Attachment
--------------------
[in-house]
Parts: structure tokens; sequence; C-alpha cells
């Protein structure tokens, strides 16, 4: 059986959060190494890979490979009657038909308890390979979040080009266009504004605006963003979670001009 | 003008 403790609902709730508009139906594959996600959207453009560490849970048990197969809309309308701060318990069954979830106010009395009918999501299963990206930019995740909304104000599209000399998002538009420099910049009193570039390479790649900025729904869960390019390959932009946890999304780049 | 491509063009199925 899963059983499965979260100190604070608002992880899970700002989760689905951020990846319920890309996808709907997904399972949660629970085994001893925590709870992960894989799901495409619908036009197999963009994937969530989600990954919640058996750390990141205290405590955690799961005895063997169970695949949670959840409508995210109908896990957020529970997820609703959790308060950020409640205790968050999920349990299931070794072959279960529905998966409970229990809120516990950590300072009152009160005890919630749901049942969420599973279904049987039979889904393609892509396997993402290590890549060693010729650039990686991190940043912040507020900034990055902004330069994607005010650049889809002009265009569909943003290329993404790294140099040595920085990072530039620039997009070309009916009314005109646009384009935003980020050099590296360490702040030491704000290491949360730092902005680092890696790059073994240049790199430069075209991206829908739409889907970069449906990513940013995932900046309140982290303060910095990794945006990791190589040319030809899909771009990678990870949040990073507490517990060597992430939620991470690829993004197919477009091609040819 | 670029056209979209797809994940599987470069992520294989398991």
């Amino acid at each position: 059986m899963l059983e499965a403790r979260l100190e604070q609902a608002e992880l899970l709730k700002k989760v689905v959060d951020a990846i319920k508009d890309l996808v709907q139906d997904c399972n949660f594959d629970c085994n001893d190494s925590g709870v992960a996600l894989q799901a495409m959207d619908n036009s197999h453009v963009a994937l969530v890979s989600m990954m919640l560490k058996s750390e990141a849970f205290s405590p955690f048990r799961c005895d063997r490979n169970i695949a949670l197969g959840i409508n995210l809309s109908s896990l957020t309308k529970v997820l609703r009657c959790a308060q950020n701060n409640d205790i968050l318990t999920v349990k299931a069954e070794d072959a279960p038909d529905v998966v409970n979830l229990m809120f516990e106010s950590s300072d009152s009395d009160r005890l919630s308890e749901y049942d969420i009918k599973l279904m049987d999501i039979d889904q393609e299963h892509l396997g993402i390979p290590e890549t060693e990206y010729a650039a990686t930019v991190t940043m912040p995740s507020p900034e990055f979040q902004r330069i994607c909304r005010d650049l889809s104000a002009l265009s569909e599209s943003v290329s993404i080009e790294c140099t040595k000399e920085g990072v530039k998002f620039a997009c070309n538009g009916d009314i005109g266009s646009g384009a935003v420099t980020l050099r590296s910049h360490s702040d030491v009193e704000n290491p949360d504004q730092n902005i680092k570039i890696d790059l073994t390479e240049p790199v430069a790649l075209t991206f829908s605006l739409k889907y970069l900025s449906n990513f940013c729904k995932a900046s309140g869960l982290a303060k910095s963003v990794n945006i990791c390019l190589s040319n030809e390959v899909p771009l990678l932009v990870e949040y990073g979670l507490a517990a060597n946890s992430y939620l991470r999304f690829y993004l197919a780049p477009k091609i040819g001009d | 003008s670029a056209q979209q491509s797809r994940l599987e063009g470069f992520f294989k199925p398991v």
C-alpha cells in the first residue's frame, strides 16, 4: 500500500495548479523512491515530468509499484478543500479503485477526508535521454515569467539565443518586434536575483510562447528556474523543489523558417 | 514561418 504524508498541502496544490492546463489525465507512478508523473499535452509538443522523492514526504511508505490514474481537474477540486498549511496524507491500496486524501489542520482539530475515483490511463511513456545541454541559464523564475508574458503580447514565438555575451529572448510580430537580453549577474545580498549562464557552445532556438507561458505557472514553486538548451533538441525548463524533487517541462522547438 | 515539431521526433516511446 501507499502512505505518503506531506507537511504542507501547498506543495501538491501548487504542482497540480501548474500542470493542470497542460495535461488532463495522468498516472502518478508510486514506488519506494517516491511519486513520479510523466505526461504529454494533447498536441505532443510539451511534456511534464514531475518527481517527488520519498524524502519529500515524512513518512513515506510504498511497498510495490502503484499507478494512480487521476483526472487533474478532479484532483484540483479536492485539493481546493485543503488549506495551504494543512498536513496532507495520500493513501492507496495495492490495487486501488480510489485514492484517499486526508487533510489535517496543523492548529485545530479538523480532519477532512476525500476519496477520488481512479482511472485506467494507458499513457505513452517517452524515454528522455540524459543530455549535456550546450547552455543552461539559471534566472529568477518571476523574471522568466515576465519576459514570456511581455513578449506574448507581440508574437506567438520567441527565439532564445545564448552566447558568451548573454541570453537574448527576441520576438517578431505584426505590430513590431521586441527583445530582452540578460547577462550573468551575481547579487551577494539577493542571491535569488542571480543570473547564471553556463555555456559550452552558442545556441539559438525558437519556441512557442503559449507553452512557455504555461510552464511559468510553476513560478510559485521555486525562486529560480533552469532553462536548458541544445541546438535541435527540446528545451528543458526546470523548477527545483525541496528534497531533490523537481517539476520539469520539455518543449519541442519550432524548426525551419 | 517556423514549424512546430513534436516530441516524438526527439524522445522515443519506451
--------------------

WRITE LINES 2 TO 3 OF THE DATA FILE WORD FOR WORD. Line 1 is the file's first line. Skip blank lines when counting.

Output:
Parts: structure tokens; sequence; C-alpha cells
């Protein structure tokens, strides 16, 4: 059986959060190494890979490979009657038909308890390979979040080009266009504004605006963003979670001009 | 003008 403790609902709730508009139906594959996600959207453009560490849970048990197969809309309308701060318990069954979830106010009395009918999501299963990206930019995740909304104000599209000399998002538009420099910049009193570039390479790649900025729904869960390019390959932009946890999304780049 | 491509063009199925 899963059983499965979260100190604070608002992880899970700002989760689905951020990846319920890309996808709907997904399972949660629970085994001893925590709870992960894989799901495409619908036009197999963009994937969530989600990954919640058996750390990141205290405590955690799961005895063997169970695949949670959840409508995210109908896990957020529970997820609703959790308060950020409640205790968050999920349990299931070794072959279960529905998966409970229990809120516990950590300072009152009160005890919630749901049942969420599973279904049987039979889904393609892509396997993402290590890549060693010729650039990686991190940043912040507020900034990055902004330069994607005010650049889809002009265009569909943003290329993404790294140099040595920085990072530039620039997009070309009916009314005109646009384009935003980020050099590296360490702040030491704000290491949360730092902005680092890696790059073994240049790199430069075209991206829908739409889907970069449906990513940013995932900046309140982290303060910095990794945006990791190589040319030809899909771009990678990870949040990073507490517990060597992430939620991470690829993004197919477009091609040819 | 670029056209979209797809994940599987470069992520294989398991």